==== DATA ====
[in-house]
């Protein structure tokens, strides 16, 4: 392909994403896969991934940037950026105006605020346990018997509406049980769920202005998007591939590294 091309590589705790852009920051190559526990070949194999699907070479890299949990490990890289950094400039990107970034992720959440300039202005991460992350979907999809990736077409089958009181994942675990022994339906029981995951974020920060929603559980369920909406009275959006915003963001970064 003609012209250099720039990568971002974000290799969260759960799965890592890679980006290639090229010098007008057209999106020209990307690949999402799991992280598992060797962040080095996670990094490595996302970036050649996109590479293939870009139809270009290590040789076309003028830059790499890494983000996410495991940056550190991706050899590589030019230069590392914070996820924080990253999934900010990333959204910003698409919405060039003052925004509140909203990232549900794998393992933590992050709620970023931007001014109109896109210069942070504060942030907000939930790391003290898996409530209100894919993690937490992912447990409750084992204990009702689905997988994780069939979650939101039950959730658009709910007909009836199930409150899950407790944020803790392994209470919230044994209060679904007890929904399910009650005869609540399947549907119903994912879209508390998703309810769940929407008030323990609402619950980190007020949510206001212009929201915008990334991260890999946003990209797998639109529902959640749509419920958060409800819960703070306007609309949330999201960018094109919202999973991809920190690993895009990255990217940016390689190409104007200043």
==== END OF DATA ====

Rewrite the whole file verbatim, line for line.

[in-house]
């Protein structure tokens, strides 16, 4: 392909994403896969991934940037950026105006605020346990018997509406049980769920202005998007591939590294 091309590589705790852009920051190559526990070949194999699907070479890299949990490990890289950094400039990107970034992720959440300039202005991460992350979907999809990736077409089958009181994942675990022994339906029981995951974020920060929603559980369920909406009275959006915003963001970064 003609012209250099720039990568971002974000290799969260759960799965890592890679980006290639090229010098007008057209999106020209990307690949999402799991992280598992060797962040080095996670990094490595996302970036050649996109590479293939870009139809270009290590040789076309003028830059790499890494983000996410495991940056550190991706050899590589030019230069590392914070996820924080990253999934900010990333959204910003698409919405060039003052925004509140909203990232549900794998393992933590992050709620970023931007001014109109896109210069942070504060942030907000939930790391003290898996409530209100894919993690937490992912447990409750084992204990009702689905997988994780069939979650939101039950959730658009709910007909009836199930409150899950407790944020803790392994209470919230044994209060679904007890929904399910009650005869609540399947549907119903994912879209508390998703309810769940929407008030323990609402619950980190007020949510206001212009929201915008990334991260890999946003990209797998639109529902959640749509419920958060409800819960703070306007609309949330999201960018094109919202999973991809920190690993895009990255990217940016390689190409104007200043």